This week, I am going to begin Writing Circles with my 4th graders. If you are not familiar with Writing Circles, they are a lot like Literature Circles. I learned about them in the UW-M Writing Project this past summer and are the work of Dr. Jim Vopat.
1. Group: Divide your students into groups of about 4-5 students. Have each group come up with a name for their group (consider it to be something they all have in common, like my group was called "The Procrastinators" :)
2. Brainstorm: Each student is given three notecards. On each notecard, each student writes 1-2 words of a very broad topic (pets, vacation, school, family, memories, sports, etc.).
3. Collect & Distribute: One student collects all of the cards and shuffles them up. He then deals three random cards to each person in the group.
4. Discard: Each student looks at their three cards, chooses one of the three that she would most like to write about and discards the other two.
5. Rating: Students then pass their ONE card to the person on their right. This person looks at the topic and rates it by putting a small symbol in the top of the notecard. They use these symbols to rate:
* = I would be excited to write about this topic
+ = I could write about this topic
- = I am NOT interested in this topic AT ALL
Continue to pass the cards to the right and rate them until students get their original card back.
6. Choose a Topic: Based on the ratings, students choose the topic they will ALL write about. It will probably be the topic with the most stars (*).
7. Writing: Students take a designated amount of time to write about their topic. I plan to give my students the rest of the writing period and one more day to draft. Students each CHOOSE the genre they will write in, but the topic has to be the same for all group members. For example, if the topic is "Travel," students could write a poem, a narrative, a vacation review, a newspaper article, an email, etc.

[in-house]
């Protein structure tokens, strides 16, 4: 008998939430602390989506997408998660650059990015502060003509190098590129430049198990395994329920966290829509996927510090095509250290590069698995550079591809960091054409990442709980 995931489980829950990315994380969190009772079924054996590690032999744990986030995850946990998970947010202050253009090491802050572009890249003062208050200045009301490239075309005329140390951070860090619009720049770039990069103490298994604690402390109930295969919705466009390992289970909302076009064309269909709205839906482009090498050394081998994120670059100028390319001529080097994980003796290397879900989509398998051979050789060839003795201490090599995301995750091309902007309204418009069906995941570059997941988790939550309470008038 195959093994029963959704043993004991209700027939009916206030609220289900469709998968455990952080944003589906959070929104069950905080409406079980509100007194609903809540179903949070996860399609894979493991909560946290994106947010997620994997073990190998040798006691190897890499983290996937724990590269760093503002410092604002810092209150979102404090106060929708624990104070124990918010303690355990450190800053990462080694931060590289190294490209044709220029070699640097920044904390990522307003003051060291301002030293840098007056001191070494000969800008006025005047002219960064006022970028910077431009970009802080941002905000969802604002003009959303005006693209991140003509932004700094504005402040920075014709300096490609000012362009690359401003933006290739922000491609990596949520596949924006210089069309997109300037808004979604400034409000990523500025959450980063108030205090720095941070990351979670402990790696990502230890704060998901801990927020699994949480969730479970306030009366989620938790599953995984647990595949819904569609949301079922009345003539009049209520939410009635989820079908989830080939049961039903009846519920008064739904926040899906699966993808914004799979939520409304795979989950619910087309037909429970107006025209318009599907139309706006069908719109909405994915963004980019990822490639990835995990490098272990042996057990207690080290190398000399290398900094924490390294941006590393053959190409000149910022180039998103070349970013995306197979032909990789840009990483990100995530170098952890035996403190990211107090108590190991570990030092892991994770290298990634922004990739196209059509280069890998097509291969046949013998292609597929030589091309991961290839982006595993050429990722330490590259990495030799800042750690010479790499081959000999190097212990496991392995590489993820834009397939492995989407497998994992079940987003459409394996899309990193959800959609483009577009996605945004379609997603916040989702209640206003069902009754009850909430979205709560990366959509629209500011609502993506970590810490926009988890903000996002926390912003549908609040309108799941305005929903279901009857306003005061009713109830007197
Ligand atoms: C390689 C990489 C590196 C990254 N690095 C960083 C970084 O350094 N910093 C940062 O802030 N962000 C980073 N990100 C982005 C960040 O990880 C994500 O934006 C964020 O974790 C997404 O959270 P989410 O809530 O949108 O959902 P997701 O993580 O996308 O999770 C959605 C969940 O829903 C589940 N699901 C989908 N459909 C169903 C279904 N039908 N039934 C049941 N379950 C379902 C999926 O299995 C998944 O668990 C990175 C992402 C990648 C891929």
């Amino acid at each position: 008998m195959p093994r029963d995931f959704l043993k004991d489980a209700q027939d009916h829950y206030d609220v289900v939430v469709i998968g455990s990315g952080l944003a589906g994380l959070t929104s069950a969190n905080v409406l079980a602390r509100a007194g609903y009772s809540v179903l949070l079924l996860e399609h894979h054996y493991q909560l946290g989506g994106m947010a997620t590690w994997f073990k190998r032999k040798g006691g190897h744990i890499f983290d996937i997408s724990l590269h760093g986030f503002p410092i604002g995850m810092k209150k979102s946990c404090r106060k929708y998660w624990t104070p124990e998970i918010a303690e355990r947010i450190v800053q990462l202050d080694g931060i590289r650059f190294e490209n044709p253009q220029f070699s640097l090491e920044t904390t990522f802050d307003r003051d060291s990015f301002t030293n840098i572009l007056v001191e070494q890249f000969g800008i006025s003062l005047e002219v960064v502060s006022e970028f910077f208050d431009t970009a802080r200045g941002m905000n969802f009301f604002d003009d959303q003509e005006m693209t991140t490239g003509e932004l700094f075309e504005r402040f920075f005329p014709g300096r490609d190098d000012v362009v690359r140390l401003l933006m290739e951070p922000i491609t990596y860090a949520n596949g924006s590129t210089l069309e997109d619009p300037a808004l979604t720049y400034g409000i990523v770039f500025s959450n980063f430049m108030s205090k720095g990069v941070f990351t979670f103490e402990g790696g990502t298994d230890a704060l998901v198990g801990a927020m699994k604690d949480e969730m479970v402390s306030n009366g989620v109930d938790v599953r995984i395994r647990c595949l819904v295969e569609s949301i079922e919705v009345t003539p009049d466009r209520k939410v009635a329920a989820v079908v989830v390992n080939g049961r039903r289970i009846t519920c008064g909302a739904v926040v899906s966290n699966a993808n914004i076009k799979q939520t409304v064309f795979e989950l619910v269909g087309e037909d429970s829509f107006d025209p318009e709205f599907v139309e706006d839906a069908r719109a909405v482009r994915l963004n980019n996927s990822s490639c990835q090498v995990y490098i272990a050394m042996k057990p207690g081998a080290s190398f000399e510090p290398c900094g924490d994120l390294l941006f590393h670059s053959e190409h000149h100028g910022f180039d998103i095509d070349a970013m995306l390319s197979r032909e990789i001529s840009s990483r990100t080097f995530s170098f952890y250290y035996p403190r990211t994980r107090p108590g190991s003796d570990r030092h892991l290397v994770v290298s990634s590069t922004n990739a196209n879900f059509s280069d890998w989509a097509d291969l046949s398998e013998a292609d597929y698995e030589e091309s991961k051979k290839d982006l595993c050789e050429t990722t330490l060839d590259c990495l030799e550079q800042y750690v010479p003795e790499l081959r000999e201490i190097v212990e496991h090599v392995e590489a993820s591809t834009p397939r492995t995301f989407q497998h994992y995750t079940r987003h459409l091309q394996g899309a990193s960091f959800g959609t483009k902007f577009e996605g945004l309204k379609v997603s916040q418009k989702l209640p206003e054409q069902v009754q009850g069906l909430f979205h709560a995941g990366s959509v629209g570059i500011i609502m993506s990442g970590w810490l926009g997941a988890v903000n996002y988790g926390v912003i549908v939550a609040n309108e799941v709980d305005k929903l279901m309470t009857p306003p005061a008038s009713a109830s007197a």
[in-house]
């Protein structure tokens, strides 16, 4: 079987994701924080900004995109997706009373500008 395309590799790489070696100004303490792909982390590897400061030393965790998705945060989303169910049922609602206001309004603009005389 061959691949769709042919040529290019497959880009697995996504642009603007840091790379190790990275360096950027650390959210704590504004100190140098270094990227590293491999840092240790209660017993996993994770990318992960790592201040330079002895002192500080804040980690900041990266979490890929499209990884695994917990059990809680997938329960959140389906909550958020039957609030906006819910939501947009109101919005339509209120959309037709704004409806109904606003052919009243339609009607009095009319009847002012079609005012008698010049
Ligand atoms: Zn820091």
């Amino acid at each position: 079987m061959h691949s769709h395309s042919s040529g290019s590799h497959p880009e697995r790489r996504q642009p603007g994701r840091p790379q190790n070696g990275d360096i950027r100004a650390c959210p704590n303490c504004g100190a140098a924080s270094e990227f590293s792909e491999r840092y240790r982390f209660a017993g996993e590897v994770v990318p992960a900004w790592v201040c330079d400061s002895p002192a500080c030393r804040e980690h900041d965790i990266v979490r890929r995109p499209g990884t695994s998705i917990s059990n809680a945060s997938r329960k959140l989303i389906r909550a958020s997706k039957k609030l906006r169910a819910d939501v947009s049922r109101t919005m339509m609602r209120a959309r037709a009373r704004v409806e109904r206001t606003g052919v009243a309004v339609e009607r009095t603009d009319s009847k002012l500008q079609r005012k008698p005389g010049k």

8. Peer Feedback: Students then come back together as a group. They take turns reading their writing out loud to their group. However, before reading, they tell their group members exactly what kind of feedback they would like. This is very important as it really helps with the feedback process. Here are some ideas:
Connections you had
Questions that popped in your head as I read my writing
Does my word choice sound right?
What did I do well?
Suggestions for revision
9. Future Use: Students can then add this writing to their writer's notebook to use as a writing piece they will take through the entire writing process at a later time if they like it.10. Publication: After about four Writing Circles cycles, ask students to polish and submit one of their four writing pieces for assessment.
I have been excited about Writing Circles since this summer and I finally feel like my students are ready to give them a try. Can't wait!
Have you used something like Writing Circles in your classroom? Have any ideas to share? I'd love to hear them! :)
Also this week, my baby boy is turning 16!!!! How did this happen??? While I would like to stop time, I know I can't. I am so proud of the wonderful young man he has turned into.
Here he is on the day he received his Eagle Scout Award